This Editor-Approved Book Makes The Perfect Summer Beach Read


There are a few essentials that always come in handy when you're headed to the beach (or a pool, for that matter): a flattering suit that won't come off if you actually plan on getting in the water, sunblock of SPF 30 or higher to avoid getting burned, a coverup that's cute enough to wear wherever you're headed, water to keep you hydrated, and, of course, something juicy to read. The perfect summer beach read means something different to everyone — whether it's your go-to gossip mag (no shame in your game) or some hard-hitting non-fiction. But those that are ideal for summer specifically have one thing in common: They keep you excitedly flipping the pages no matter what your plans entail.

Whether the next couple of months involve working from wherever you are, glamping, luxuriating in an all-inclusive resort, or even just kicking back on your newly upgraded patio, you're going to want something good to read along the way (especially true if you've got an awkward family vacation in the works). That said, if you're still looking for suggestions for which books to toss in your bag this summer, who better to ask than some writers and editors who work with words for a living? Ahead, find 12 selections — from cookbooks to so-called "chic lit" — that should be contenders for your next read, as suggested by those in the know.

Watch Me: A Memoir by Anjelica Huston

"Although I read her memoir last year, I'm giving Anjelica Huston's book Watch Me another pass this summer — it's that good. The actor gives an honest and candid retelling of the time in which she started to really make a name for herself in film, and when she started her long-standing and torrid love affair with Jack Nicholson. The writing is so conversational, it's like Huston is sitting at a table telling you her story over a glass of wine. It's a must-read for pop-culture lovers." — Angela Melero, Senior West Coast Editor, The Zoe Report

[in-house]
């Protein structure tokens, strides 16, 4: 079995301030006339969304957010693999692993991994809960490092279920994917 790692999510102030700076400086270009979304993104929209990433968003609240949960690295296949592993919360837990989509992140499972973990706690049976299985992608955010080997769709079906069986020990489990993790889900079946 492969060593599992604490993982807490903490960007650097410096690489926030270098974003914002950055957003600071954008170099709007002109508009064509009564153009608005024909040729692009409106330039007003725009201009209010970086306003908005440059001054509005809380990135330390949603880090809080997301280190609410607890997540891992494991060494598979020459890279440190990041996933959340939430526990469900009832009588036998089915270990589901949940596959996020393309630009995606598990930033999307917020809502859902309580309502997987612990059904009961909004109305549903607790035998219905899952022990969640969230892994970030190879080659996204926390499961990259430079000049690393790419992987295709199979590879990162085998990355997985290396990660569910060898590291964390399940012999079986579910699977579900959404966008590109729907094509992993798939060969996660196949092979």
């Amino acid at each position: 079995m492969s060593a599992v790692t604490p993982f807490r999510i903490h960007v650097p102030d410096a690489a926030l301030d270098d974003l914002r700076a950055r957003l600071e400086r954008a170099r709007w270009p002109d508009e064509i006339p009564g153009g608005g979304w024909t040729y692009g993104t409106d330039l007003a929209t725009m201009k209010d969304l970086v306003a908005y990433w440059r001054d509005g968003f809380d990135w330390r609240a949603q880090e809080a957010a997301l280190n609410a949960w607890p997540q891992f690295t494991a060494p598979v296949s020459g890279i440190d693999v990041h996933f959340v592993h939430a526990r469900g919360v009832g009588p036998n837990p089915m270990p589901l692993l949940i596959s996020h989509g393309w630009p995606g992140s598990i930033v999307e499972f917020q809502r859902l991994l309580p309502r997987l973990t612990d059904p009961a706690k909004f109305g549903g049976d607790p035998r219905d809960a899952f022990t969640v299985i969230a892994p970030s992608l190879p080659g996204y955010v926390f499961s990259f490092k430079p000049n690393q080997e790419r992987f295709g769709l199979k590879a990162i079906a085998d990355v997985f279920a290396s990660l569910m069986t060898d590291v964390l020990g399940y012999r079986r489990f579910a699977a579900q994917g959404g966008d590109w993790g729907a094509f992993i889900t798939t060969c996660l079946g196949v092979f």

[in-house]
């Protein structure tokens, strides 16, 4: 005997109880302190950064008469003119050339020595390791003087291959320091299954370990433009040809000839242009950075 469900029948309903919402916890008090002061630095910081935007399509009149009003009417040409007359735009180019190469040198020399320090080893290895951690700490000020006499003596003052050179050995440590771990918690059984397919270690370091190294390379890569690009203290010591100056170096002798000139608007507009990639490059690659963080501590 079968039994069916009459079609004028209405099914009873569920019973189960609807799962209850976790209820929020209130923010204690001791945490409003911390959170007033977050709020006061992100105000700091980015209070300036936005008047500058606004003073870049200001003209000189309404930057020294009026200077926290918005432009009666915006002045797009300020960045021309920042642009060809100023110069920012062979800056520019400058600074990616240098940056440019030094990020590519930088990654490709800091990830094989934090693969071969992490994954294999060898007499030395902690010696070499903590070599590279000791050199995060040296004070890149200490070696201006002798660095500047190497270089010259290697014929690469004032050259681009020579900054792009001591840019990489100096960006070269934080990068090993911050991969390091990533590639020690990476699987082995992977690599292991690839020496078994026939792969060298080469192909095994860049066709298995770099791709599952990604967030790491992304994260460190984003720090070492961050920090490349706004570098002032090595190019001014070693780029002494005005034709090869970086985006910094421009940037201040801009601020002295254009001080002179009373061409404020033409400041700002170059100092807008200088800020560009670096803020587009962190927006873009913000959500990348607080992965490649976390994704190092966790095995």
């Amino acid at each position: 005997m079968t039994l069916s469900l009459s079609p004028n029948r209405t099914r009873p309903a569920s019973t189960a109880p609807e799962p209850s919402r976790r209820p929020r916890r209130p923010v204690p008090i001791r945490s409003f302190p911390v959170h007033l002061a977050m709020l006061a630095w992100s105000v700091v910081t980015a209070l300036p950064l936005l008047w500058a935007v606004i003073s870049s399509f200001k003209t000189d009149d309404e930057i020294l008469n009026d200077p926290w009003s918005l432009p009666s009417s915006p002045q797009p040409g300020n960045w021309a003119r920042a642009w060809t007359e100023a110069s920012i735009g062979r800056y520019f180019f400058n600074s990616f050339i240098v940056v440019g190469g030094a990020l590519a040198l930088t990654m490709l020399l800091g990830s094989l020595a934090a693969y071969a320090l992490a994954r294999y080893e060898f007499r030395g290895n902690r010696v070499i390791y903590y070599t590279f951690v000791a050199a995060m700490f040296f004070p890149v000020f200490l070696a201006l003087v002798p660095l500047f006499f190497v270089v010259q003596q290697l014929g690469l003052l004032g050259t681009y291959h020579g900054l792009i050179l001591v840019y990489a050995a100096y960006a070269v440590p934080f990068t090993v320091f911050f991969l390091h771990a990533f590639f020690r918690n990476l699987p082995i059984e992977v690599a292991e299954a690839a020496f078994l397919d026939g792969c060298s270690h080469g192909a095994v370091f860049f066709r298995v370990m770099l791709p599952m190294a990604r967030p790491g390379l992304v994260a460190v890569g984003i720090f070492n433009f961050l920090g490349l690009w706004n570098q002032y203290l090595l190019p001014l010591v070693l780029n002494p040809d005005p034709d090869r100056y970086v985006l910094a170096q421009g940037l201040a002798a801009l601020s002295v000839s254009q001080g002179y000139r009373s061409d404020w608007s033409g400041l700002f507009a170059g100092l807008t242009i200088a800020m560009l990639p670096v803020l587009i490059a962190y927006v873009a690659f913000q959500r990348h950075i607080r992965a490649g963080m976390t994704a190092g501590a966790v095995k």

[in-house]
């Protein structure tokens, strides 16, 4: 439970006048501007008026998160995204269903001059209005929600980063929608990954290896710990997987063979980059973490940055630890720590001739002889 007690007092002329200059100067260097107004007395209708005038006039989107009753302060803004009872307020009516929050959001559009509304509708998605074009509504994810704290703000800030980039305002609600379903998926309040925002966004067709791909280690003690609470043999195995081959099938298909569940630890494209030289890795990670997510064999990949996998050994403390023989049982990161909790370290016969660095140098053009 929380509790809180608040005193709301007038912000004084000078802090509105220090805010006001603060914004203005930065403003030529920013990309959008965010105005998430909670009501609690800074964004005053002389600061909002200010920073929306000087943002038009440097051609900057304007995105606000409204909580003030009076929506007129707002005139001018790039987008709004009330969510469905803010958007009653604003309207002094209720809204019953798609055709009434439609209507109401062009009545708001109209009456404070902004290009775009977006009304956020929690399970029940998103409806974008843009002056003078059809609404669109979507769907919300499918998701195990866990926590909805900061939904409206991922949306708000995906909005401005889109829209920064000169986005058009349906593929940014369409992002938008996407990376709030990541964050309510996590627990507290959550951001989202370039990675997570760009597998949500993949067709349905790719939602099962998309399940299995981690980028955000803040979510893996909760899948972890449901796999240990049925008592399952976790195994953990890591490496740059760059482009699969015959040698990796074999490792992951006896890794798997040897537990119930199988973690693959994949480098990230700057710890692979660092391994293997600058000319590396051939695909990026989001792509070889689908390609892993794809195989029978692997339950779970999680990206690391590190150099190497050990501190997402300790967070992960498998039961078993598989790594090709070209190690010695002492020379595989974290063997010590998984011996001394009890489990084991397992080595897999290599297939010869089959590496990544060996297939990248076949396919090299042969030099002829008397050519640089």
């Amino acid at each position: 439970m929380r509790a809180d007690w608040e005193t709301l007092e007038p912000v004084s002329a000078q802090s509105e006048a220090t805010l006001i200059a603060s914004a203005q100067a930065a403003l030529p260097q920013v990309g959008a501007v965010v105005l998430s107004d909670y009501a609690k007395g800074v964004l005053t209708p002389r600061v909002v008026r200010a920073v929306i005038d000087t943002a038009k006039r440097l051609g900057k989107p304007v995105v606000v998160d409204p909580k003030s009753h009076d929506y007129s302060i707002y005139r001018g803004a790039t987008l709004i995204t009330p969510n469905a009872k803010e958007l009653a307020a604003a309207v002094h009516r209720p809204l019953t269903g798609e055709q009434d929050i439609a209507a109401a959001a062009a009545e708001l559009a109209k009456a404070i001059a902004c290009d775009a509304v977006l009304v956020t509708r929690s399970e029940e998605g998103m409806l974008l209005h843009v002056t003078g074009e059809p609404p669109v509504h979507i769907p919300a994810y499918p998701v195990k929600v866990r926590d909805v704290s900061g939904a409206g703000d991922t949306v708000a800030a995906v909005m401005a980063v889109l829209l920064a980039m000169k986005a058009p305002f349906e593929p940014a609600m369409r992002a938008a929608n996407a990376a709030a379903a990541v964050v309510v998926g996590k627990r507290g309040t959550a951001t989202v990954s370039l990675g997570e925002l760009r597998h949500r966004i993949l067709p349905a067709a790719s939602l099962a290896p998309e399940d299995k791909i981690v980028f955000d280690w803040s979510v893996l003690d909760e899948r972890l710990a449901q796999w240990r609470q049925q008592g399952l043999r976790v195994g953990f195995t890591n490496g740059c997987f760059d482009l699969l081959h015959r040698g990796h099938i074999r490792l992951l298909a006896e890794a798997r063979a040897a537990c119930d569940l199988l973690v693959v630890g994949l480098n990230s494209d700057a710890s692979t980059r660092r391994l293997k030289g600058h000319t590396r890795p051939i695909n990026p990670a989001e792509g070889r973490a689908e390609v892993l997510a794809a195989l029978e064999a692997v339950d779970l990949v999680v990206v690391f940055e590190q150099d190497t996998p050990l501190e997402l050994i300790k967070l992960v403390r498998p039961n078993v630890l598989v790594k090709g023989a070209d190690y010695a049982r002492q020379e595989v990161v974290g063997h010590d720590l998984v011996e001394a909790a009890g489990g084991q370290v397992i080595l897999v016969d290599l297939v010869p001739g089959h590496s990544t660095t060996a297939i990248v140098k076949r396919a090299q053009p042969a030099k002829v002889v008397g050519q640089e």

The Seven Husbands Of Evelyn Hugo by Taylor Jenkins Reid

"OK, this pick is technically fiction. However, the writer, Taylor Jenkins Reid, took inspiration from the memoir of Old Hollywood actor Ava Gardner (as well as other stars of yore) in this incredible tale about the realities of the female — and human — experience in Hollywood in the 1940s. The Seven Husbands Of Evelyn Hugo has everything: love, scandal, drama, and an incredible plot twist at the end you definitely didn't see coming. If you want a book that delivers the ultimate escape, this is it." — Angela Melero, Senior West Coast Editor, The Zoe Report

Lust For Los Angeles by Olivia Lopez

"Right now, I'm reading Olivia Lopez's Lust for Los Angeles, which is a captivating visual love letter to LA that's compelling even for those, like me, who don't necessarily love LA. Though it serves well as a coffee table book, the eye candy goes well beyond the cover: Lopez recommends and beautifully captures the best corners of the city spanning shopping, restaurants, and even architectural gems." — Lauren Caruso, Site Director, The Zoe Report

Live From F*cking Everywhere by Adam Katz Sinding

"I can't recommend Adam Katz Sinding's Live From F*cking Everywhere enough. It's a compilation of the renowned street style photographer's best images from around the world. Though he's based in Cophenhagen and had focused on the fashion world for much of his career — you can check out his first book, This is Not a F*cking Street Style Book, for more on that — his latest release takes a more culture-heavy POV with a slant toward the oft-overlooked in-between moments of travel. I also appreciate his appreciation of a well-timed expletive." — Lauren Caruso, Site Director, The Zoe Report

City On Fire by Garth Risk Hallberg